The achingly trendy tech firm made a net profit of $3.1bn (£2bn) in the first quarter, while revenue rose 49% to $13.5bn - driven largely by sales of such iconic aspirational tools as the Macintosh computer and the iPhone.
Apple CEO/guru Steve Jobs described the period as the company's ‘best non-holiday quarter ever', in which it flogged almost three million Macs and about ten million iPods. It also sold around nine million iPhones - more than double the previous year's figure.
In fact its success has proven so great as to prove too much even for the company. Its latest hot product the iPad is so successful in the US since its recent launch that they can't make enough with which to supply other markets. Hence the UK launch has been put back - again - to the end of May.
But with the buzz around the iPad suitably loud, Apple only looks like ripening more. Whatever your take on the self-satisfied devotion that its products demand, you can't knock the company for what it's achieved - emerging from Microsoft's niche competitor, beloved of the designer set but largely ignored beyond, to leading the charge in well-designed applications that sit at the centre of people's lives.
Jobs isn't the only man who'll be pleased with the figures. Apple software engineer Gray Powell will be grateful for any positive story that'll take attention away from the massive gaffe for which he hit the headlines this week: leaving a top secret prototype of the as yet unreleased iPhone 4G on a Californian bar stool.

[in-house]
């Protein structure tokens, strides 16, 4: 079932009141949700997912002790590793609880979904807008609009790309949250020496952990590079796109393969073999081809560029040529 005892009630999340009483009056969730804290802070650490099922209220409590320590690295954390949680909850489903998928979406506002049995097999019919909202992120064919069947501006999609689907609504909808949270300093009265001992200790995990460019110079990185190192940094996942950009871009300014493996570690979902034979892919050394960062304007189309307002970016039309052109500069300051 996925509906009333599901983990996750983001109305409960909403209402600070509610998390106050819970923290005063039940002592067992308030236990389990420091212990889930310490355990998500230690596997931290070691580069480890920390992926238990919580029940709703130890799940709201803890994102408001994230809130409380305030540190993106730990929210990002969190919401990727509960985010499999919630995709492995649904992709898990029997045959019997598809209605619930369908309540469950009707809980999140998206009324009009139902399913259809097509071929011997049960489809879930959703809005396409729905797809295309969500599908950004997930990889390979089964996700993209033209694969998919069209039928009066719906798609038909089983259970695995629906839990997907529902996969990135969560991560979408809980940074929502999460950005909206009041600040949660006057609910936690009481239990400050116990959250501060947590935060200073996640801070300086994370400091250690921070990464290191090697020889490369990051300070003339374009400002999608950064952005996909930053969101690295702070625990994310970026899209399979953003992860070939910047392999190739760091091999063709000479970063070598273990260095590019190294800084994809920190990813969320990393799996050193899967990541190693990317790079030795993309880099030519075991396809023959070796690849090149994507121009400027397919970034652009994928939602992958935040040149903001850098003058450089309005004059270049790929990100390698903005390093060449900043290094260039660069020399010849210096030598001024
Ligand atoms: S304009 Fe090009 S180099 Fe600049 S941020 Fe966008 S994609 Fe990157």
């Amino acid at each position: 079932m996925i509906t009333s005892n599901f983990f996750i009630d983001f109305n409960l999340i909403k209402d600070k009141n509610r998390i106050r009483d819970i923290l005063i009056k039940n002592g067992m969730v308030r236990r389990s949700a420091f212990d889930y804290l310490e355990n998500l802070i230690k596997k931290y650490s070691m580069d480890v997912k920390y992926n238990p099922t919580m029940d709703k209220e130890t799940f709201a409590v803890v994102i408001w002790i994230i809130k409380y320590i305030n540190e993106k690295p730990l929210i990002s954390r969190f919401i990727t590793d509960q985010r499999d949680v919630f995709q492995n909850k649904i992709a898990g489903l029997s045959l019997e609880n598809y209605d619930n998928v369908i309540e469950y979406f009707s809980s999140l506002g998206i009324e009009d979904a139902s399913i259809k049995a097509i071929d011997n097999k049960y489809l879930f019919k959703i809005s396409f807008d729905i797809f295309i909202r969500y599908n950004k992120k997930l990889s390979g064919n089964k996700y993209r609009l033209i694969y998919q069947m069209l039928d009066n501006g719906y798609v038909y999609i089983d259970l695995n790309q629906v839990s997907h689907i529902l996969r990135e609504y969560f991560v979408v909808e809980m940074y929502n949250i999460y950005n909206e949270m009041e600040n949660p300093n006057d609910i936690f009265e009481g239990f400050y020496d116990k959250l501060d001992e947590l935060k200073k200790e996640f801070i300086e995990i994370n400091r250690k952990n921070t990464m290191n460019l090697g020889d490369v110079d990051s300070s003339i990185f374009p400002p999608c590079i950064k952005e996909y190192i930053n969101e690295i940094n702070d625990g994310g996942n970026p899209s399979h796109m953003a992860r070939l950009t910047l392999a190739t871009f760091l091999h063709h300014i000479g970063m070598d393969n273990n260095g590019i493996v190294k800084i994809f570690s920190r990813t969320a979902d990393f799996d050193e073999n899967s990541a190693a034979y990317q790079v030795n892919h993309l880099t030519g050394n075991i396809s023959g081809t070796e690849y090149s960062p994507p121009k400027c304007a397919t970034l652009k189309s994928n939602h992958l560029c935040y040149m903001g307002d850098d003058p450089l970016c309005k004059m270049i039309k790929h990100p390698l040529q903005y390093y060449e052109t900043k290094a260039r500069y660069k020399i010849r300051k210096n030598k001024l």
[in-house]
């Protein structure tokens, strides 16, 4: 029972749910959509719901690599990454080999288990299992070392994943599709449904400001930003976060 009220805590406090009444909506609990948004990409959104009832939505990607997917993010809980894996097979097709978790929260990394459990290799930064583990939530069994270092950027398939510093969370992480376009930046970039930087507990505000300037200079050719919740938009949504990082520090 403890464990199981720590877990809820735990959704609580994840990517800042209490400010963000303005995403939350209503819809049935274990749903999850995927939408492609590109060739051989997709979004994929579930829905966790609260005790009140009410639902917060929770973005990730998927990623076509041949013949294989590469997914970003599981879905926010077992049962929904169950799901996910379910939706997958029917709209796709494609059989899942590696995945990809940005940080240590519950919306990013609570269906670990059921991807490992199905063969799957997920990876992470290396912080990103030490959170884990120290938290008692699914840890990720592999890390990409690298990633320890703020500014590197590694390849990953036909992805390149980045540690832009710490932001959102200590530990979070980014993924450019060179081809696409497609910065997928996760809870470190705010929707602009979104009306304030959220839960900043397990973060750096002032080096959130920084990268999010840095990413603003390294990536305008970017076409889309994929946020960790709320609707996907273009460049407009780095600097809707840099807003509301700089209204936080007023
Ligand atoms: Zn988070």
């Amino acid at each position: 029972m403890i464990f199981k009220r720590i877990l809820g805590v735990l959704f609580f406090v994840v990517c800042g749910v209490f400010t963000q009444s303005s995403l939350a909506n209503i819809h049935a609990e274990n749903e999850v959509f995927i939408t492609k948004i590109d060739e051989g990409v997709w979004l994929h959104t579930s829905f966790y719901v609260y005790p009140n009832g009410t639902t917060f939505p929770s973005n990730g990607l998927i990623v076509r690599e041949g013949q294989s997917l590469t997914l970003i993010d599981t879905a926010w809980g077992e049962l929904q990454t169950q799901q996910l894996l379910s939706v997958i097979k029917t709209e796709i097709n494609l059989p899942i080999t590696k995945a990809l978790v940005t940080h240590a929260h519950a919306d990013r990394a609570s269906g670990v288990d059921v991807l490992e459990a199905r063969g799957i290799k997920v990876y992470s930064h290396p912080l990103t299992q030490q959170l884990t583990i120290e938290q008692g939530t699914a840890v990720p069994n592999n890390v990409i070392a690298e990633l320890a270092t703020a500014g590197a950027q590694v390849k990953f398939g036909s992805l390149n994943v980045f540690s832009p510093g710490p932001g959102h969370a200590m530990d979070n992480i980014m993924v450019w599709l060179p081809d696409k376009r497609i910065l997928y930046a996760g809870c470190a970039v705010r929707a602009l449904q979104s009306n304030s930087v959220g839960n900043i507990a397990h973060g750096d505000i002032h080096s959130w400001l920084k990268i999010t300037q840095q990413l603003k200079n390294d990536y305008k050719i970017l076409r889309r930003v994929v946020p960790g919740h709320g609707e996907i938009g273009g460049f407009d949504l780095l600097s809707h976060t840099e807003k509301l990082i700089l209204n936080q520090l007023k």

Such neglect of an iPhone would be enough to prompt hara-kiri in the average Apple convert, but it's especially bad for an Apple employee - anyone who leaks information on new products can expect an imminent and very violent meeting between their backside and Steve Jobs' pendulous iBoot.
For this reason many now reckon the whole story is a clumsy viral marketing stunt. If so it's worked - the story is everywhere, and it's cost Apple nothing.
But such sneaky tricks don't really sit right with Apple. As these latest results show, the level of dedication among fans means its sales are healthy enough without having to stoop to that. Instead the company is all about keeping everything top secret until the moment of launch, whereupon Sir Steve of Jobs wanders out and unleashes the new kit in a heavily choreographed fanfare, before surfing off on a wave of style-nerd dribble.
Powell may have lost his phone, but he apparently still has his job. Perhaps Jobs is sufficiently happy with the figures to let it slide, even if going out on the razz with a top secret unreleased phone is seriously asking for trouble.
Indeed, Powell apparently updated his Facebook page from the device before he lost it, noting: ‘I underestimated how good German beer is'. Then he proved it by stumbling off and leaving his phone behind. Which has given us an idea for another new iPhone app: one that warns you your drinking's about to make you do something really stupid.
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